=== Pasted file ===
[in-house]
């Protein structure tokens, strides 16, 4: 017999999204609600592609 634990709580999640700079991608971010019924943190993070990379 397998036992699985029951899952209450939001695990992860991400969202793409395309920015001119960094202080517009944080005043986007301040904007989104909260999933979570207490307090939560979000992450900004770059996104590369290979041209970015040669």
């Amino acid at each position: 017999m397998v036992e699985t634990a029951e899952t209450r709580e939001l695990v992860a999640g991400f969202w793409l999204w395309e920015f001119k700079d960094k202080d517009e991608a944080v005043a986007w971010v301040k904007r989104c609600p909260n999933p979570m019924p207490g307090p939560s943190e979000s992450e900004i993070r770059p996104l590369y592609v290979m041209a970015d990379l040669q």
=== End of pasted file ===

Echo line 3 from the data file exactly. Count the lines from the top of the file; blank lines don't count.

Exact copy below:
């Amino acid at each position: 017999m397998v036992e699985t634990a029951e899952t209450r709580e939001l695990v992860a999640g991400f969202w793409l999204w395309e920015f001119k700079d960094k202080d517009e991608a944080v005043a986007w971010v301040k904007r989104c609600p909260n999933p979570m019924p207490g307090p939560s943190e979000s992450e900004i993070r770059p996104l590369y592609v290979m041209a970015d990379l040669q």